Can a strong enterprise mobility strategy help you beat your competition? Can it help you get a jump on your biggest competitor by allowing you to react faster to essential customer information? In order to answer these questions, think of what happens when your salespeople visit customers. Think about the information they gain from those visits and how important it is that you get that information as soon as possible. Imagine the impact when you, and everyone at the head office, get all the vital information needed to win the business. Now imagine the difference between getting that information instantaneously, and having to wait until the next morning when you finally receive your salesperson’s trip report. Do those 12 to 24 hours really make a difference? Absolutely! Can you better use that time to get a jump on your competition? Yes, you can.
Regardless of whether it’s mitigating the high costs of customer deliveries, reducing freight costs on incoming shipments, or merely reducing the costs on customer returns, all companies see reducing freight management costs as an essential part of improving profit. Some rely upon a strategy of using bulk shipments to drive down the per-unit freight costs on incoming shipments, while others try and use competitive bids to nail down the best possible deal. It’s a difficult pursuit and one made all the more difficult by a company’s manual processes. It’s like trying to catch lightning in a bottle; success is measured by the ability to have everything align and have absolutely nothing go wrong. Unfortunately, rarely does this happen. If something can go wrong, it will. However, there are some solutions to skyrocketing gas prices and the going concern of fuel surcharges, and they include managing freight via enterprise mobility solutions. So, what are some of the ways that your enterprise can reduce freight costs via a mobile, handheld computer?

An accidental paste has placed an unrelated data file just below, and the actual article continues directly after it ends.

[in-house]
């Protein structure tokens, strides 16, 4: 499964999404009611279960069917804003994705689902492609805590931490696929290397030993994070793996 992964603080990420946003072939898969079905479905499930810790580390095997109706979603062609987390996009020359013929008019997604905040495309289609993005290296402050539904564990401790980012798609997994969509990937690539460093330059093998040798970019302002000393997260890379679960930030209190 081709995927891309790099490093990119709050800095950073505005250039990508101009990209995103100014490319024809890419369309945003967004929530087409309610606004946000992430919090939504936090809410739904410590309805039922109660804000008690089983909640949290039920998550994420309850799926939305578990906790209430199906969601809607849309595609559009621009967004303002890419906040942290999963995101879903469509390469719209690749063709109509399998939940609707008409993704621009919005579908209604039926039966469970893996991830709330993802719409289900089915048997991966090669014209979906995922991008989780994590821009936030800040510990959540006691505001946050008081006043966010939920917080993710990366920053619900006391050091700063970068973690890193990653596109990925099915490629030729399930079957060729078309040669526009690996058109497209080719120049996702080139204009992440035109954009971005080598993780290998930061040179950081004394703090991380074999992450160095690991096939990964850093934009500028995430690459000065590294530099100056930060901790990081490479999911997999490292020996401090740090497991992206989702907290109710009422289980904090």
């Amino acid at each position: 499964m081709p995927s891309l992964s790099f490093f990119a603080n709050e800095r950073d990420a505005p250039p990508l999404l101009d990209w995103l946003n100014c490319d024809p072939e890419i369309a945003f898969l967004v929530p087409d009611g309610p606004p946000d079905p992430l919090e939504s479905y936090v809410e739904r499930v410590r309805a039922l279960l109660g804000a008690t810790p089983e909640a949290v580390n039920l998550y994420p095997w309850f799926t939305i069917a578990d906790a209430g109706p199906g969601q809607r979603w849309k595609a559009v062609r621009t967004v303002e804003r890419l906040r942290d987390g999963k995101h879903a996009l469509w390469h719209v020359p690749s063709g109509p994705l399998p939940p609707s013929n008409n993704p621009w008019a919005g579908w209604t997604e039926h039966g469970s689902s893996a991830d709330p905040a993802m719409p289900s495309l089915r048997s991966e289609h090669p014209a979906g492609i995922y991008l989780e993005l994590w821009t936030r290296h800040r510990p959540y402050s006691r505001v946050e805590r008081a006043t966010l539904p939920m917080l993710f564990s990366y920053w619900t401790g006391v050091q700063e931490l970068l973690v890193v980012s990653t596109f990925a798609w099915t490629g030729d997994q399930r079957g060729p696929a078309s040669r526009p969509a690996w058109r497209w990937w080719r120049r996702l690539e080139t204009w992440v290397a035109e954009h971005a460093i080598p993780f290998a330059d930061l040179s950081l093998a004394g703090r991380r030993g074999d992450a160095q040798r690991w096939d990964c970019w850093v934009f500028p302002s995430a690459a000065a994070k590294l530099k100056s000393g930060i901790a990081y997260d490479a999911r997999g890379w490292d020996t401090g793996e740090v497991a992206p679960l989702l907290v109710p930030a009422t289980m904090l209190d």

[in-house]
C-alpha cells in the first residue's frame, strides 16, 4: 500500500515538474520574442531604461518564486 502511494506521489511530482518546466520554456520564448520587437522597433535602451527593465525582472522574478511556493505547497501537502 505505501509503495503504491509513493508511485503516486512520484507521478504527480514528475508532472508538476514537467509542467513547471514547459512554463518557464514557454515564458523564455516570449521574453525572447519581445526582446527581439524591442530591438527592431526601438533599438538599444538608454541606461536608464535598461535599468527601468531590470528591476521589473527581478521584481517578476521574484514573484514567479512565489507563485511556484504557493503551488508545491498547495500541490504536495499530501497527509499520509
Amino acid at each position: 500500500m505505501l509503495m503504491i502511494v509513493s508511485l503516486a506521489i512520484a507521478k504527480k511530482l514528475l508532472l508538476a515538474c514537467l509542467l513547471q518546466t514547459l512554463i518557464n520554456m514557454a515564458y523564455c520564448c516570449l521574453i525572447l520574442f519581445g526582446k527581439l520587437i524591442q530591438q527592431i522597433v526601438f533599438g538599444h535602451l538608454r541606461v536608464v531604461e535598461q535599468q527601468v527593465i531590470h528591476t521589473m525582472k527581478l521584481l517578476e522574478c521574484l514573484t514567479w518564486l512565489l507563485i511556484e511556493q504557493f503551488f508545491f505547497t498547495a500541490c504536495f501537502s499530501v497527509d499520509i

Sales metrics and key performance indicators (KPI) are only successful if your sales force is constantly trying to improve upon their metrics. Since your salespeople spend so much time on the road, your enterprise mobility solutions must be able to track their ability to attain these performance indicators. KPI are meant to define the value of a given sale. They allow your company to measure your sales team’s performance in attaining specific goals, ones you’ve deemed important to increasing market share. For instance, your company may decide that its sales metrics should be focused on incentivizing your salespeople to attain a certain gross profit percentage on each transaction. You may place greater emphasis on sales volumes, units sold over time, territory and customer account growth. Or, you may even decide to measure your sales team’s abilities to reduce inventory and receivable financing. However, how will your management manage salespeople in the field if they don’t have access to real-time data? This is ultimately why your enterprise mobility solutions are so important.
There isn’t a single company that doesn’t bemoan the high costs of freight. All companies would love to be able to reduce these costs, while at the same time mitigating the damages caused by delivery delays. Unfortunately, given the high costs of gas, and constant fuel surcharges, most companies seemed resigned to their fate; pay the freight bill and absorb the fuel surcharges because there’s no getting around the problem. However, is this really true? Do companies have no choice but to accept their fate, one marked by extremely high freight and the frustration that there’s little they can do to reduce the damaging effects of delivery delays? Well, the short answer is “no,” they don’t.